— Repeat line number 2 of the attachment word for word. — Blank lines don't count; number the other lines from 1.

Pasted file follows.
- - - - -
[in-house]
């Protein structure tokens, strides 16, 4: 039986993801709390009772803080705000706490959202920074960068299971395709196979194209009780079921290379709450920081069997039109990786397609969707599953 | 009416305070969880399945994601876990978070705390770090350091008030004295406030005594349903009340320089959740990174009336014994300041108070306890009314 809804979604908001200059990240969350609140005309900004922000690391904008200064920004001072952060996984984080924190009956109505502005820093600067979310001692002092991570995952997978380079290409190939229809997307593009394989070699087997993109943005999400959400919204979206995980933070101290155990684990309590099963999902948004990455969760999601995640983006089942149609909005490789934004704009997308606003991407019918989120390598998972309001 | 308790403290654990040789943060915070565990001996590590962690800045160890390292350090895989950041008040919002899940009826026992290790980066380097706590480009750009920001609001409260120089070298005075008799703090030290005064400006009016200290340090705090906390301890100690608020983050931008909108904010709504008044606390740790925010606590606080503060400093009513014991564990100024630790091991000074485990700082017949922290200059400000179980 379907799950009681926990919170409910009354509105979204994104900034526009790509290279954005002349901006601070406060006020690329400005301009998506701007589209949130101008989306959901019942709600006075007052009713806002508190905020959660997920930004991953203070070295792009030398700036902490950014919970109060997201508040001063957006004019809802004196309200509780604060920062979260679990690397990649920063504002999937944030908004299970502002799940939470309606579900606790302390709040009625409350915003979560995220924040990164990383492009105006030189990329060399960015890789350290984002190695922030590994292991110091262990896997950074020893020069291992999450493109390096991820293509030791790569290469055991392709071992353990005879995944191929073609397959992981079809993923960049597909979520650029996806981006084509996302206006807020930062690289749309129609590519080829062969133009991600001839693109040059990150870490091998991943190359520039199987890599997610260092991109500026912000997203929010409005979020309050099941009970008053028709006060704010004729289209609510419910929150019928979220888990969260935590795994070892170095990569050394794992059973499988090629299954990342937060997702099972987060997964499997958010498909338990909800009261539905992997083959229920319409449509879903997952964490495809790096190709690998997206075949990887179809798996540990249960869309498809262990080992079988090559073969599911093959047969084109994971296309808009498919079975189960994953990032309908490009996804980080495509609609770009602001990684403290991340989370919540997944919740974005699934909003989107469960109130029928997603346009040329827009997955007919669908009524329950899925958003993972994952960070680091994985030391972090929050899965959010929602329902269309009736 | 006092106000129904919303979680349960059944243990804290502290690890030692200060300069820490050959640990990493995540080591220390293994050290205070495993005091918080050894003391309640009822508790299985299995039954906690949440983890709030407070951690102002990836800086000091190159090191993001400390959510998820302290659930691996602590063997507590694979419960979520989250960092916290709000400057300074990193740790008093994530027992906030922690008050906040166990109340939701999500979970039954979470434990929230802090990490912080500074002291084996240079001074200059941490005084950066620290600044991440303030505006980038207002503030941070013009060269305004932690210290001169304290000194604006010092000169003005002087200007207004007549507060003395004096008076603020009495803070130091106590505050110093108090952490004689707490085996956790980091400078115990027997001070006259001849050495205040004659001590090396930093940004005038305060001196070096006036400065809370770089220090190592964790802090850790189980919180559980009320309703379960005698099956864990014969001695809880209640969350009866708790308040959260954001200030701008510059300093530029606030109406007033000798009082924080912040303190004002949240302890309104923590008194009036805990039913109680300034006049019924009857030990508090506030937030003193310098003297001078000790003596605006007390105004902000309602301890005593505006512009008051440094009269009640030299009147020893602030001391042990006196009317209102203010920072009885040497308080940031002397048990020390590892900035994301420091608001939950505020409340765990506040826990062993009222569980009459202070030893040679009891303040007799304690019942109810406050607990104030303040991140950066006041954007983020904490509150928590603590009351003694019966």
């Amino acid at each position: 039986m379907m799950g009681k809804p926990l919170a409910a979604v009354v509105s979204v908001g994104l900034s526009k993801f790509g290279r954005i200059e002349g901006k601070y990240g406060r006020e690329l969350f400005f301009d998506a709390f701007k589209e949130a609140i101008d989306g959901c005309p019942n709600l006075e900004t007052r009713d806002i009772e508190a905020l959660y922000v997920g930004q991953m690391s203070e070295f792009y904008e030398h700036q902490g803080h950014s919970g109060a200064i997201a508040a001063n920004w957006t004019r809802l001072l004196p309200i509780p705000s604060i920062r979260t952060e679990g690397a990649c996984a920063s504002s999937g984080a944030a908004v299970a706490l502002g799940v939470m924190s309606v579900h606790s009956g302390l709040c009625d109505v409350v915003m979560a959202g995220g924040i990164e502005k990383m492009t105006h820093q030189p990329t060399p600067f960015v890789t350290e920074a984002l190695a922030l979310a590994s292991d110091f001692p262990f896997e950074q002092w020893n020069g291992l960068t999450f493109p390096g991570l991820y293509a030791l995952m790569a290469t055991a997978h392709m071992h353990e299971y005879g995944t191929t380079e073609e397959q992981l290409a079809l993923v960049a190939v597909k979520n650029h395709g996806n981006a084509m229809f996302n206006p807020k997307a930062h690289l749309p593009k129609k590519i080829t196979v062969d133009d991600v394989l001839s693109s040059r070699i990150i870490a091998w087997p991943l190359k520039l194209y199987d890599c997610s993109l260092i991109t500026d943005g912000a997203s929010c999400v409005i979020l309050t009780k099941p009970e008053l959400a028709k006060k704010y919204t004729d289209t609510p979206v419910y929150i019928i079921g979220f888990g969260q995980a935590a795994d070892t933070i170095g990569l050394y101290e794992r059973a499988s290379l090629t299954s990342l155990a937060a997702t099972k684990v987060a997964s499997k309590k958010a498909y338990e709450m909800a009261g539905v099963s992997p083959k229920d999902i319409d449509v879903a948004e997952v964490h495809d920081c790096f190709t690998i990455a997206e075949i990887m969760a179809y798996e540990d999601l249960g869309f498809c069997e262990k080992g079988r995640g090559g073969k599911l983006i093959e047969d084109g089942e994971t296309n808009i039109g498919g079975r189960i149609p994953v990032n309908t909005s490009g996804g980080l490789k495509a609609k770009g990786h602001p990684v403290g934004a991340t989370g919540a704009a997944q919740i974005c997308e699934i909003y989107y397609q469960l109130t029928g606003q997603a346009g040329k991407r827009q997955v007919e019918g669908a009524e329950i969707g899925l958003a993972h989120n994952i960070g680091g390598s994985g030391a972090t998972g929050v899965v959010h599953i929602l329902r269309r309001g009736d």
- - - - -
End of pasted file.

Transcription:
């Protein structure tokens, strides 16, 4: 039986993801709390009772803080705000706490959202920074960068299971395709196979194209009780079921290379709450920081069997039109990786397609969707599953 | 009416305070969880399945994601876990978070705390770090350091008030004295406030005594349903009340320089959740990174009336014994300041108070306890009314 809804979604908001200059990240969350609140005309900004922000690391904008200064920004001072952060996984984080924190009956109505502005820093600067979310001692002092991570995952997978380079290409190939229809997307593009394989070699087997993109943005999400959400919204979206995980933070101290155990684990309590099963999902948004990455969760999601995640983006089942149609909005490789934004704009997308606003991407019918989120390598998972309001 | 308790403290654990040789943060915070565990001996590590962690800045160890390292350090895989950041008040919002899940009826026992290790980066380097706590480009750009920001609001409260120089070298005075008799703090030290005064400006009016200290340090705090906390301890100690608020983050931008909108904010709504008044606390740790925010606590606080503060400093009513014991564990100024630790091991000074485990700082017949922290200059400000179980 379907799950009681926990919170409910009354509105979204994104900034526009790509290279954005002349901006601070406060006020690329400005301009998506701007589209949130101008989306959901019942709600006075007052009713806002508190905020959660997920930004991953203070070295792009030398700036902490950014919970109060997201508040001063957006004019809802004196309200509780604060920062979260679990690397990649920063504002999937944030908004299970502002799940939470309606579900606790302390709040009625409350915003979560995220924040990164990383492009105006030189990329060399960015890789350290984002190695922030590994292991110091262990896997950074020893020069291992999450493109390096991820293509030791790569290469055991392709071992353990005879995944191929073609397959992981079809993923960049597909979520650029996806981006084509996302206006807020930062690289749309129609590519080829062969133009991600001839693109040059990150870490091998991943190359520039199987890599997610260092991109500026912000997203929010409005979020309050099941009970008053028709006060704010004729289209609510419910929150019928979220888990969260935590795994070892170095990569050394794992059973499988090629299954990342937060997702099972987060997964499997958010498909338990909800009261539905992997083959229920319409449509879903997952964490495809790096190709690998997206075949990887179809798996540990249960869309498809262990080992079988090559073969599911093959047969084109994971296309808009498919079975189960994953990032309908490009996804980080495509609609770009602001990684403290991340989370919540997944919740974005699934909003989107469960109130029928997603346009040329827009997955007919669908009524329950899925958003993972994952960070680091994985030391972090929050899965959010929602329902269309009736 | 006092106000129904919303979680349960059944243990804290502290690890030692200060300069820490050959640990990493995540080591220390293994050290205070495993005091918080050894003391309640009822508790299985299995039954906690949440983890709030407070951690102002990836800086000091190159090191993001400390959510998820302290659930691996602590063997507590694979419960979520989250960092916290709000400057300074990193740790008093994530027992906030922690008050906040166990109340939701999500979970039954979470434990929230802090990490912080500074002291084996240079001074200059941490005084950066620290600044991440303030505006980038207002503030941070013009060269305004932690210290001169304290000194604006010092000169003005002087200007207004007549507060003395004096008076603020009495803070130091106590505050110093108090952490004689707490085996956790980091400078115990027997001070006259001849050495205040004659001590090396930093940004005038305060001196070096006036400065809370770089220090190592964790802090850790189980919180559980009320309703379960005698099956864990014969001695809880209640969350009866708790308040959260954001200030701008510059300093530029606030109406007033000798009082924080912040303190004002949240302890309104923590008194009036805990039913109680300034006049019924009857030990508090506030937030003193310098003297001078000790003596605006007390105004902000309602301890005593505006512009008051440094009269009640030299009147020893602030001391042990006196009317209102203010920072009885040497308080940031002397048990020390590892900035994301420091608001939950505020409340765990506040826990062993009222569980009459202070030893040679009891303040007799304690019942109810406050607990104030303040991140950066006041954007983020904490509150928590603590009351003694019966």